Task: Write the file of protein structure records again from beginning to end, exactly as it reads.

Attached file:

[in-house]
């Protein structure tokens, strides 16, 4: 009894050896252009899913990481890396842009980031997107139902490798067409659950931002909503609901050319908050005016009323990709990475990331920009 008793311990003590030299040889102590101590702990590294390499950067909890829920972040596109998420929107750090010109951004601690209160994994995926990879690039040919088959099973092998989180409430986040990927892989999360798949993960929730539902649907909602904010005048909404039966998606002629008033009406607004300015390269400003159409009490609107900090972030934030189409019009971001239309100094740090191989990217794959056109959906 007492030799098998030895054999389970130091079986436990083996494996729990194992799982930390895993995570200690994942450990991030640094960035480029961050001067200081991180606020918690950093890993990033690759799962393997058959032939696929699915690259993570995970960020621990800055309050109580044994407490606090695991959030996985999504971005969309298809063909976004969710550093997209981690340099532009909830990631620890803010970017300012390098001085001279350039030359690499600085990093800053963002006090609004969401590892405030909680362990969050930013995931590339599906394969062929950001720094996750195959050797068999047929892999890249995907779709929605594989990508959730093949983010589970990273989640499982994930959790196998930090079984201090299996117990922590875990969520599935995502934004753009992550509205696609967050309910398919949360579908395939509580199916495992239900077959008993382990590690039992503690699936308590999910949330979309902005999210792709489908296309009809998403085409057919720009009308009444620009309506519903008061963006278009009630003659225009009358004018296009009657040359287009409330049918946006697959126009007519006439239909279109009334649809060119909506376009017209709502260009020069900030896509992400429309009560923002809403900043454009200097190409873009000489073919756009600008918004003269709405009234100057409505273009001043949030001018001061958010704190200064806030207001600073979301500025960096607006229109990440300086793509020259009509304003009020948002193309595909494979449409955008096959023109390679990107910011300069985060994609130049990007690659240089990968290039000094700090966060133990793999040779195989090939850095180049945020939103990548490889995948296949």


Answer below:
[in-house]
């Protein structure tokens, strides 16, 4: 009894050896252009899913990481890396842009980031997107139902490798067409659950931002909503609901050319908050005016009323990709990475990331920009 008793311990003590030299040889102590101590702990590294390499950067909890829920972040596109998420929107750090010109951004601690209160994994995926990879690039040919088959099973092998989180409430986040990927892989999360798949993960929730539902649907909602904010005048909404039966998606002629008033009406607004300015390269400003159409009490609107900090972030934030189409019009971001239309100094740090191989990217794959056109959906 007492030799098998030895054999389970130091079986436990083996494996729990194992799982930390895993995570200690994942450990991030640094960035480029961050001067200081991180606020918690950093890993990033690759799962393997058959032939696929699915690259993570995970960020621990800055309050109580044994407490606090695991959030996985999504971005969309298809063909976004969710550093997209981690340099532009909830990631620890803010970017300012390098001085001279350039030359690499600085990093800053963002006090609004969401590892405030909680362990969050930013995931590339599906394969062929950001720094996750195959050797068999047929892999890249995907779709929605594989990508959730093949983010589970990273989640499982994930959790196998930090079984201090299996117990922590875990969520599935995502934004753009992550509205696609967050309910398919949360579908395939509580199916495992239900077959008993382990590690039992503690699936308590999910949330979309902005999210792709489908296309009809998403085409057919720009009308009444620009309506519903008061963006278009009630003659225009009358004018296009009657040359287009409330049918946006697959126009007519006439239909279109009334649809060119909506376009017209709502260009020069900030896509992400429309009560923002809403900043454009200097190409873009000489073919756009600008918004003269709405009234100057409505273009001043949030001018001061958010704190200064806030207001600073979301500025960096607006229109990440300086793509020259009509304003009020948002193309595909494979449409955008096959023109390679990107910011300069985060994609130049990007690659240089990968290039000094700090966060133990793999040779195989090939850095180049945020939103990548490889995948296949």